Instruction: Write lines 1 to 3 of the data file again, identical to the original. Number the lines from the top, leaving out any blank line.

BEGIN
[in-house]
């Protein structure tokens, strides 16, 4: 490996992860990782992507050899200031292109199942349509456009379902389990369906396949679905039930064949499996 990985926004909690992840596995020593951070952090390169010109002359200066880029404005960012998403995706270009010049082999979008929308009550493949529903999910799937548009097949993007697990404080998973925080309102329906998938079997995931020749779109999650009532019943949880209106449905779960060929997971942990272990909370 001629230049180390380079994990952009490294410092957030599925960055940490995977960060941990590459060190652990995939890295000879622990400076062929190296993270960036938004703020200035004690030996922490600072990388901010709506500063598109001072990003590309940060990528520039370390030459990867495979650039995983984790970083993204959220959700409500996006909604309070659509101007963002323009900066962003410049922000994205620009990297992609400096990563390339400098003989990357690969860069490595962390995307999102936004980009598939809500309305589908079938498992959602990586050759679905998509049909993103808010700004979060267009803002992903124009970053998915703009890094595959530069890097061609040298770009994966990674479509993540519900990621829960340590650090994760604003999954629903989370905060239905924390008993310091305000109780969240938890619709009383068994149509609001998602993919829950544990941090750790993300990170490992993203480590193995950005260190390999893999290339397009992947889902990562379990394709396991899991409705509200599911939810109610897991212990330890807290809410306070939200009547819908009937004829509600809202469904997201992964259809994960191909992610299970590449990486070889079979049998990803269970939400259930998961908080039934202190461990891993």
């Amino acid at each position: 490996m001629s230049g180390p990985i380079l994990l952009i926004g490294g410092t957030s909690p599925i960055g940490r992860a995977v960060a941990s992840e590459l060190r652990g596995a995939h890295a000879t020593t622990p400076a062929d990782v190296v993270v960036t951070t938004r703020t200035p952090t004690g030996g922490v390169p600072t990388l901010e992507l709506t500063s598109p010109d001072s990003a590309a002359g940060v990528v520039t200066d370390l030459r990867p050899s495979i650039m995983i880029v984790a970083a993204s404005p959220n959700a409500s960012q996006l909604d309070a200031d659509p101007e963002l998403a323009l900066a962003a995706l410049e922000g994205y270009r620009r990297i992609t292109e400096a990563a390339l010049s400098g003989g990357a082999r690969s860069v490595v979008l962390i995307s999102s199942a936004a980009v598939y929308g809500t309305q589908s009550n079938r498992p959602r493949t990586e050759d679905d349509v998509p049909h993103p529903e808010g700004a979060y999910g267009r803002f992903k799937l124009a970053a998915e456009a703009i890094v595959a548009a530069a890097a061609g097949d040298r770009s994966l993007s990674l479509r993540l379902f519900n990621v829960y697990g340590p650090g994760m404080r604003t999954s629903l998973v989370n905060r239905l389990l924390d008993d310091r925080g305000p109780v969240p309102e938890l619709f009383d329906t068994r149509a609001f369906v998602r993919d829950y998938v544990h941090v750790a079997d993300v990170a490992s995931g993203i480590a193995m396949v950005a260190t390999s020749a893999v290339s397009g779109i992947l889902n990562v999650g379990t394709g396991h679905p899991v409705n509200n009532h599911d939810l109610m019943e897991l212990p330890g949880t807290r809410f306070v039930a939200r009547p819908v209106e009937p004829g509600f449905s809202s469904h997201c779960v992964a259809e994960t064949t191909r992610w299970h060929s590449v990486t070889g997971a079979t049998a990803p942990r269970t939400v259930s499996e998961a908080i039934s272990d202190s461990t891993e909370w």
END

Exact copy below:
[in-house]
């Protein structure tokens, strides 16, 4: 490996992860990782992507050899200031292109199942349509456009379902389990369906396949679905039930064949499996 990985926004909690992840596995020593951070952090390169010109002359200066880029404005960012998403995706270009010049082999979008929308009550493949529903999910799937548009097949993007697990404080998973925080309102329906998938079997995931020749779109999650009532019943949880209106449905779960060929997971942990272990909370 001629230049180390380079994990952009490294410092957030599925960055940490995977960060941990590459060190652990995939890295000879622990400076062929190296993270960036938004703020200035004690030996922490600072990388901010709506500063598109001072990003590309940060990528520039370390030459990867495979650039995983984790970083993204959220959700409500996006909604309070659509101007963002323009900066962003410049922000994205620009990297992609400096990563390339400098003989990357690969860069490595962390995307999102936004980009598939809500309305589908079938498992959602990586050759679905998509049909993103808010700004979060267009803002992903124009970053998915703009890094595959530069890097061609040298770009994966990674479509993540519900990621829960340590650090994760604003999954629903989370905060239905924390008993310091305000109780969240938890619709009383068994149509609001998602993919829950544990941090750790993300990170490992993203480590193995950005260190390999893999290339397009992947889902990562379990394709396991899991409705509200599911939810109610897991212990330890807290809410306070939200009547819908009937004829509600809202469904997201992964259809994960191909992610299970590449990486070889079979049998990803269970939400259930998961908080039934202190461990891993």
């Amino acid at each position: 490996m001629s230049g180390p990985i380079l994990l952009i926004g490294g410092t957030s909690p599925i960055g940490r992860a995977v960060a941990s992840e590459l060190r652990g596995a995939h890295a000879t020593t622990p400076a062929d990782v190296v993270v960036t951070t938004r703020t200035p952090t004690g030996g922490v390169p600072t990388l901010e992507l709506t500063s598109p010109d001072s990003a590309a002359g940060v990528v520039t200066d370390l030459r990867p050899s495979i650039m995983i880029v984790a970083a993204s404005p959220n959700a409500s960012q996006l909604d309070a200031d659509p101007e963002l998403a323009l900066a962003a995706l410049e922000g994205y270009r620009r990297i992609t292109e400096a990563a390339l010049s400098g003989g990357a082999r690969s860069v490595v979008l962390i995307s999102s199942a936004a980009v598939y929308g809500t309305q589908s009550n079938r498992p959602r493949t990586e050759d679905d349509v998509p049909h993103p529903e808010g700004a979060y999910g267009r803002f992903k799937l124009a970053a998915e456009a703009i890094v595959a548009a530069a890097a061609g097949d040298r770009s994966l993007s990674l479509r993540l379902f519900n990621v829960y697990g340590p650090g994760m404080r604003t999954s629903l998973v989370n905060r239905l389990l924390d008993d310091r925080g305000p109780v969240p309102e938890l619709f009383d329906t068994r149509a609001f369906v998602r993919d829950y998938v544990h941090v750790a079997d993300v990170a490992s995931g993203i480590a193995m396949v950005a260190t390999s020749a893999v290339s397009g779109i992947l889902n990562v999650g379990t394709g396991h679905p899991v409705n509200n009532h599911d939810l109610m019943e897991l212990p330890g949880t807290r809410f306070v039930a939200r009547p819908v209106e009937p004829g509600f449905s809202s469904h997201c779960v992964a259809e994960t064949t191909r992610w299970h060929s590449v990486t070889g997971a079979t049998a990803p942990r269970t939400v259930s499996e998961a908080i039934s272990d202190s461990t891993e909370w």